Return on investment – how does work-based learning measure up?

Return on investment – how does work-based learning measure up?

If you decide to implement work-based learning in your organisation, courtesy of the Apprenticeship Levy, it’s fundamentally about developing and nurturing talent. So can you also be sure that there’s something measurable in it for you – in other words, is it worth your investment? You train and educate your apprentices to increase their skills and knowledge and enable them to give something back to the company. Let’s look at what can be measured, and how.

What to measure?

This will vary depending on the organisation, but you need to consider what really matters. The best outcome is that you retain your newly-improved employees. However retention will flow naturally from other factors, such as improved production, improved morale, less waste, increased sales, better customer ratings and satisfaction, and fewer complaints from customers and employees. All this stems from thorough training, such as the programmes offered by Uni@Work.

How to measure?

This involves looking at the process and impact of work-based learning; not as an end point in itself, but from a long-term perspective – over years rather than weeks and months.  Your organisational structure will dictate whether you measure the effectiveness in-house with your own HR department or possibly buy in external independent consultants.  Above all, the ongoing exercise will need to include both qualitative and quantitative dimensions.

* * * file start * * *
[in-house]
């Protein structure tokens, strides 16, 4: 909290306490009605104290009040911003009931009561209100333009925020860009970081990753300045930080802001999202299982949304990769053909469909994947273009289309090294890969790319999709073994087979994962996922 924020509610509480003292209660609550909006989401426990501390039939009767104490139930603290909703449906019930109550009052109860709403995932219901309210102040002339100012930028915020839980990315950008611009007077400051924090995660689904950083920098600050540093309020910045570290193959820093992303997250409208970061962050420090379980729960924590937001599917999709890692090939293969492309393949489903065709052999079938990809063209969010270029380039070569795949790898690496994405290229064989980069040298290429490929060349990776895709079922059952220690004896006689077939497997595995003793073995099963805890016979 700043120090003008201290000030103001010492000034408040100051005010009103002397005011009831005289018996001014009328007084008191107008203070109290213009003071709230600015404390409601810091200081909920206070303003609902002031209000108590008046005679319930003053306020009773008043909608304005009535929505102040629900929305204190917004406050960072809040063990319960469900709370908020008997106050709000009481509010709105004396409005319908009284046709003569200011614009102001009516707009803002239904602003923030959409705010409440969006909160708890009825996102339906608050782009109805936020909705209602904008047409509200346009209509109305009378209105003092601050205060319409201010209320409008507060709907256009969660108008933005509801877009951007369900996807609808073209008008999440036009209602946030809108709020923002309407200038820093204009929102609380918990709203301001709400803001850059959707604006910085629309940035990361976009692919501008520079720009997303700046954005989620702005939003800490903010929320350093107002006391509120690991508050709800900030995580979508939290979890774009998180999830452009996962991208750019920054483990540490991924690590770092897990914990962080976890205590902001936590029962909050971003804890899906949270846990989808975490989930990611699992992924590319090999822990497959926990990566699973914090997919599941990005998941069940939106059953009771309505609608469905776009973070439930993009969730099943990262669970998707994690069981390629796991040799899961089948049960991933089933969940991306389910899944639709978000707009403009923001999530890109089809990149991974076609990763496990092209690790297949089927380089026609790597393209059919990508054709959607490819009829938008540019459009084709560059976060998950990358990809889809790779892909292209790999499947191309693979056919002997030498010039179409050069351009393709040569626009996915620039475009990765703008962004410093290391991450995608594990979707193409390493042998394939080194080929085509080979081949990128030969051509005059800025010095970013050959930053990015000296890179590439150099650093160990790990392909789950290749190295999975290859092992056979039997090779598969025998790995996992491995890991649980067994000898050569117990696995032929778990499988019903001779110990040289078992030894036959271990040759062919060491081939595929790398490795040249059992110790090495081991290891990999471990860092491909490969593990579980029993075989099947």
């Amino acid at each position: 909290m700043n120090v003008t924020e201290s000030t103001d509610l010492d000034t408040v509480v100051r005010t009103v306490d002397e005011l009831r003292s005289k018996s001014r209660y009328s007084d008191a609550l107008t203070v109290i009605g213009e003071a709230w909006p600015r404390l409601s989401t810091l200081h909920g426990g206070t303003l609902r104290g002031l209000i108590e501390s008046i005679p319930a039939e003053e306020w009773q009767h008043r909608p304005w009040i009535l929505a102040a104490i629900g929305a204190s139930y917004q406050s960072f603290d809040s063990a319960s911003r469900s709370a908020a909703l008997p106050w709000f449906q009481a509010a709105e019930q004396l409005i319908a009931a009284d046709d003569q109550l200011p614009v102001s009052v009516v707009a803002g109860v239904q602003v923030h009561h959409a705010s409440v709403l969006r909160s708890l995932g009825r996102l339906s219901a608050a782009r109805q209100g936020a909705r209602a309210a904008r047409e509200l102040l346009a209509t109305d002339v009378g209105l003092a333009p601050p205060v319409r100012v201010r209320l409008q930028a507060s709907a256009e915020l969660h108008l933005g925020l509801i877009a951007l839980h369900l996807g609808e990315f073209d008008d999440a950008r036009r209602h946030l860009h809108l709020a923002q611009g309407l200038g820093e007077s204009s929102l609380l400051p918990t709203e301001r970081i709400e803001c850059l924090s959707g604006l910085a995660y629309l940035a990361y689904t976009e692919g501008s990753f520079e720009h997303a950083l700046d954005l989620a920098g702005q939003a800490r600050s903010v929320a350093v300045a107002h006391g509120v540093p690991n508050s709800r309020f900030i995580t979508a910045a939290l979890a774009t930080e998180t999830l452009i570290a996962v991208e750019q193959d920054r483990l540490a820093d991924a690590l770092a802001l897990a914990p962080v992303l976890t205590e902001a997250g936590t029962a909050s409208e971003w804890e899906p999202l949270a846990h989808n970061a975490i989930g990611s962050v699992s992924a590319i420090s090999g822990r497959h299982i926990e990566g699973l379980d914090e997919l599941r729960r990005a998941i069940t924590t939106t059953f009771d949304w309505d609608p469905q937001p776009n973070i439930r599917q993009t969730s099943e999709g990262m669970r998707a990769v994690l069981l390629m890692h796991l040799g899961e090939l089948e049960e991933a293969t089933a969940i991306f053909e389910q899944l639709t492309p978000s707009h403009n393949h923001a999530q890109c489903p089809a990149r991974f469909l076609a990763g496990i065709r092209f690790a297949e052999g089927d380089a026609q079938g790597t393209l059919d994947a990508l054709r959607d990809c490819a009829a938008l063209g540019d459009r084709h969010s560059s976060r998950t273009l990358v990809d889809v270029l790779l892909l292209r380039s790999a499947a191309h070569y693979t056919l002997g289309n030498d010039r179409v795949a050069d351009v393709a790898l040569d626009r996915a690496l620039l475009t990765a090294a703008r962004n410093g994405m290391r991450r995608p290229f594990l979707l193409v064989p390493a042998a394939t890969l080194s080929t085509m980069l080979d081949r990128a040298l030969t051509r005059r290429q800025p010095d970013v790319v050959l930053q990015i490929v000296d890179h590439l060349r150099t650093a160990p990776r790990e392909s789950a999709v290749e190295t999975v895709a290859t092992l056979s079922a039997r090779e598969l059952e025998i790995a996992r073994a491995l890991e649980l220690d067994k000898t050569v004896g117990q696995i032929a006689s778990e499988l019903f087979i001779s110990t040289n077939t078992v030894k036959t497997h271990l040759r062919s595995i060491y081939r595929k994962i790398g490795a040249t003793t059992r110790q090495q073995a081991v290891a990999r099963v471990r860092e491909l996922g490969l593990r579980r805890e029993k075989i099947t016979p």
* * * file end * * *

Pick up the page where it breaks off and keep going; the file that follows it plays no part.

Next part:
The qualitative perspective looks at how valuable the work-based learning experience is for the employee. It deals with how they benefited personally, as well as how those benefits have been translated into improved performance within the organisation, in the short, medium and long term. Measurement can be achieved by regularly scheduled 1:1 interviews with the employee’s line manager, making use of a quiet place with the opportunity for reflective thinking, feedback and suggestions. This approach promotes a culture of recognition and support, giving employees confidence and a sense of self-worth, especially regarding transition into higher roles. Add a layer of accountability and formality by documenting each meeting and scheduling the next.

The quantitative perspective deals with how the learning process helps to meet the organisation’s objectives. At Uni@Work we want to innovate and include measures such as ‘mystery shopping’ in the context of your organisation. We’ll work with you to create a unique set of measurements and help evaluate them. Measures may include: knowledge and skills development, attitude, behaviour, attendance and profitability. Having established a baseline, a Likert scale (used to represent people’s attitudes to a topic) approach could be taken to gauge the impact of work-based learning on a wide range of your organisation’s activity.

While you take advantage of the Apprenticeship Levy, remember that it’s still a strategic investment – and as such you should be planning for measurable returns.